Carrol (2003) believes that the ‘monster’ in horror films are meant to create a relationship between the characters on screen and the audience viewing the film; causing the audience to essentially become connected to the emotional responses of the characters, feeling what they are feeling n response to the ‘monster’ causing similar reactions to the ‘monster’ but not the same reaction. for example the audience could feel nausia, become repulsed, frightened; but not be displaying the same behaivour of the character who may be screaming hysterically and running away. the audience is aware of the fact that the situation in the film is fiction and it is real for the characters on screen. we feel reactions to the characters situation that they are not themselves able to feel in their present state for example when we feel suspensful and on the edge of our seats while the hero of the film is in a fight for their life; the hero is not feeling the emotions of the audience, they would be in a suspenseful situation having feelings of fear, courage, etc. therefore Carrol states that we have a reaction to the situation but not the exact same as the characters.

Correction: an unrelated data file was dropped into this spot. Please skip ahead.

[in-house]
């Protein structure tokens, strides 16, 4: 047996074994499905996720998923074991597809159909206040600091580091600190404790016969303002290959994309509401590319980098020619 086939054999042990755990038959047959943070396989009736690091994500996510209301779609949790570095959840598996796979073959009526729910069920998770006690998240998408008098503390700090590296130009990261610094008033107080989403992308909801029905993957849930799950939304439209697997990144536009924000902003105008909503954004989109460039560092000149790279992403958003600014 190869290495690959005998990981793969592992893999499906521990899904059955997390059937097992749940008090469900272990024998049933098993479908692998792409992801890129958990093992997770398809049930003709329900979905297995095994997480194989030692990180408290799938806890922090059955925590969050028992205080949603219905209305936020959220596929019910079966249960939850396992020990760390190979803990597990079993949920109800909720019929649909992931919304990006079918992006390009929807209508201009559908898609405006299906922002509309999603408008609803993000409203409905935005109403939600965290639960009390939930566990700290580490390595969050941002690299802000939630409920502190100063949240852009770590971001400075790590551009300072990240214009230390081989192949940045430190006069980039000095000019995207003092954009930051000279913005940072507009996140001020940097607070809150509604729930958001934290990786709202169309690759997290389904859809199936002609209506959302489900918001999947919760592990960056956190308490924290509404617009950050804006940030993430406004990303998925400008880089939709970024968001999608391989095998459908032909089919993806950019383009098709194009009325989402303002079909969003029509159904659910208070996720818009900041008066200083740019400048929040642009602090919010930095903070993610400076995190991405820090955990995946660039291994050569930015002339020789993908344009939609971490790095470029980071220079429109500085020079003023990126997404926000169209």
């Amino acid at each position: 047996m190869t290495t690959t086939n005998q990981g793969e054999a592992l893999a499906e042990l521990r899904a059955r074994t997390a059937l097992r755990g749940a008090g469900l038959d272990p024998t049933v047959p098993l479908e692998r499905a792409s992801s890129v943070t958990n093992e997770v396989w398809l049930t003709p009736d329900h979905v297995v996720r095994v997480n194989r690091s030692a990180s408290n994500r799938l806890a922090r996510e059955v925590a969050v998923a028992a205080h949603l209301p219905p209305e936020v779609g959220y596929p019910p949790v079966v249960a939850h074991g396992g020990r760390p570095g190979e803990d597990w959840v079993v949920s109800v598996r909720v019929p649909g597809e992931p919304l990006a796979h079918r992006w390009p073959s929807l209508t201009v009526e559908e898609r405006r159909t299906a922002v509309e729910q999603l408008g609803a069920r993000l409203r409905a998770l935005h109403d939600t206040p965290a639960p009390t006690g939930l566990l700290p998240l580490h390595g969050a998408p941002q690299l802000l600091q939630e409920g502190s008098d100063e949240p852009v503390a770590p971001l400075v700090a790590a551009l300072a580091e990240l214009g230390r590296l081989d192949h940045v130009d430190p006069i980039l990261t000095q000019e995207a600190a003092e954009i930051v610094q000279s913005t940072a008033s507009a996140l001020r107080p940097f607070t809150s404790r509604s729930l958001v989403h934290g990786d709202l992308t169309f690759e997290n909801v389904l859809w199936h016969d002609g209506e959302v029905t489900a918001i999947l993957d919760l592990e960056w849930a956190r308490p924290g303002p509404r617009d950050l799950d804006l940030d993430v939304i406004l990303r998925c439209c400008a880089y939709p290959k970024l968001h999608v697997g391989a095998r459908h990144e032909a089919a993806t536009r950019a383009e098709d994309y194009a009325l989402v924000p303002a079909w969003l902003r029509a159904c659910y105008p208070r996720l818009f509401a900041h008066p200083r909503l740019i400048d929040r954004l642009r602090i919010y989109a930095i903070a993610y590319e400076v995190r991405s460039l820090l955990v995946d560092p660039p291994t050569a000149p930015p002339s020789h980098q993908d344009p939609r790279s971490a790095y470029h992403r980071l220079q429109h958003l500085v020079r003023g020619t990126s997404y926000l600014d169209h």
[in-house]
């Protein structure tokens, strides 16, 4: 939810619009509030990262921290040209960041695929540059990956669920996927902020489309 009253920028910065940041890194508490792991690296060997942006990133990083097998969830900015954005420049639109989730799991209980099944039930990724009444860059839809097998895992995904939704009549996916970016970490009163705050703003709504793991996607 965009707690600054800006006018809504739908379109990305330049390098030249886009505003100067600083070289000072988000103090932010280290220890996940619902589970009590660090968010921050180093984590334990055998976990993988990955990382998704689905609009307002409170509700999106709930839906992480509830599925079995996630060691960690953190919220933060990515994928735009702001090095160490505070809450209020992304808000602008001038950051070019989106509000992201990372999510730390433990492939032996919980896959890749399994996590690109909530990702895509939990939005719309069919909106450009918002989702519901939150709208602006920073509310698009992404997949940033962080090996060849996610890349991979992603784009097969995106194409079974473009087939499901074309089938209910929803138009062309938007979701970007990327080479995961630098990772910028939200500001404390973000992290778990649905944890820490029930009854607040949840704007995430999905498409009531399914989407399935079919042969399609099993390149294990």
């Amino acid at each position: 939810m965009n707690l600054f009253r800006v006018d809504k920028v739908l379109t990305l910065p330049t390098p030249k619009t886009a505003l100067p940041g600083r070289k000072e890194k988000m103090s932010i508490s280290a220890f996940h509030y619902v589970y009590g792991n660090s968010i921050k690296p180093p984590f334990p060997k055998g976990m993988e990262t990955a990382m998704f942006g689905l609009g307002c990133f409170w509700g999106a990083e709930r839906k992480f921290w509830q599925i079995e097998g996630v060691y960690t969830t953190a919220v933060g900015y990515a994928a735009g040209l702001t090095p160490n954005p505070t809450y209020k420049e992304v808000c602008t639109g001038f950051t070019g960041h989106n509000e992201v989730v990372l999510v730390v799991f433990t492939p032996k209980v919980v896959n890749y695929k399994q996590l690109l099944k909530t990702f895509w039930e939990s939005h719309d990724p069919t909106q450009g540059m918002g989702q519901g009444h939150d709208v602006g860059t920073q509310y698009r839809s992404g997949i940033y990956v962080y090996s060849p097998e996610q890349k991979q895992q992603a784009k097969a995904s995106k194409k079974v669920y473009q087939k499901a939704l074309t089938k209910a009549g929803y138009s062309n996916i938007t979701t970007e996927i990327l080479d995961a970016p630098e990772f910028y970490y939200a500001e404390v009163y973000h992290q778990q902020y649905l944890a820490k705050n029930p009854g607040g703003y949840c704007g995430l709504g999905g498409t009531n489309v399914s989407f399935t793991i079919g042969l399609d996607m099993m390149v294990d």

” If Aristotle is right about catharsis, for example, the emotional state of the audience does not double that of King Oedipus at the end of the play of the same name. Nor are we jealous, when Othello is. Also, when a comic character takes a pratfall, he hardly feels joyous, though we do. And though we feel suspense when the hero rushes to save the heroine tied to the railroad tracks he cannot afford to indulge such an emotion.” (Carrol, 2003).
whenever we hear the word monster, many archetypes come to mind. the most famous of which being the Romanian Vampire king, Count Dracula. My research has shown that Bram Stoker based his Dracula on a real life Count in history; a man who had a real taste for human blood. Vlad the impaler who was born in the region of Romania now known as Transylvania in 1431 A.D. there was a legend about Vlad III that was spread around years after his death that he invited a group of people to a feast at his home and then had them impaled and then dined on his dinner with their bodies scattered around him. Stephen King writes about how he used parts of his favorite scenes in Bram Skoker’s Dracula to write parts of his books.